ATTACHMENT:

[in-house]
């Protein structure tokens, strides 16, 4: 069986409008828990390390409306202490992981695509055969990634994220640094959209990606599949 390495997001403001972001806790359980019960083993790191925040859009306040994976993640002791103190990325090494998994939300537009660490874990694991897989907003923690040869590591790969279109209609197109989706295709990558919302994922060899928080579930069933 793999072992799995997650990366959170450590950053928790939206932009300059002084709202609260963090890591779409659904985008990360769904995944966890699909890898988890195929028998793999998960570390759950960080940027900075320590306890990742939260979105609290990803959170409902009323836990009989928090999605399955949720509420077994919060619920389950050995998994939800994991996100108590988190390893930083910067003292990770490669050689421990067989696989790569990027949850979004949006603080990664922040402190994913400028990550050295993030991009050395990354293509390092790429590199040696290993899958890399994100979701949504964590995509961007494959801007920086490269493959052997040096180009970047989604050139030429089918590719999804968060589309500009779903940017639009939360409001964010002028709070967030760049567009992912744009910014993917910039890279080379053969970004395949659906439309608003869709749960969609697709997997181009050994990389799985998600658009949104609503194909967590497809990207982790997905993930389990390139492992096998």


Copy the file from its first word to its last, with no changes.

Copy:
[in-house]
């Protein structure tokens, strides 16, 4: 069986409008828990390390409306202490992981695509055969990634994220640094959209990606599949 390495997001403001972001806790359980019960083993790191925040859009306040994976993640002791103190990325090494998994939300537009660490874990694991897989907003923690040869590591790969279109209609197109989706295709990558919302994922060899928080579930069933 793999072992799995997650990366959170450590950053928790939206932009300059002084709202609260963090890591779409659904985008990360769904995944966890699909890898988890195929028998793999998960570390759950960080940027900075320590306890990742939260979105609290990803959170409902009323836990009989928090999605399955949720509420077994919060619920389950050995998994939800994991996100108590988190390893930083910067003292990770490669050689421990067989696989790569990027949850979004949006603080990664922040402190994913400028990550050295993030991009050395990354293509390092790429590199040696290993899958890399994100979701949504964590995509961007494959801007920086490269493959052997040096180009970047989604050139030429089918590719999804968060589309500009779903940017639009939360409001964010002028709070967030760049567009992912744009910014993917910039890279080379053969970004395949659906439309608003869709749960969609697709997997181009050994990389799985998600658009949104609503194909967590497809990207982790997905993930389990390139492992096998």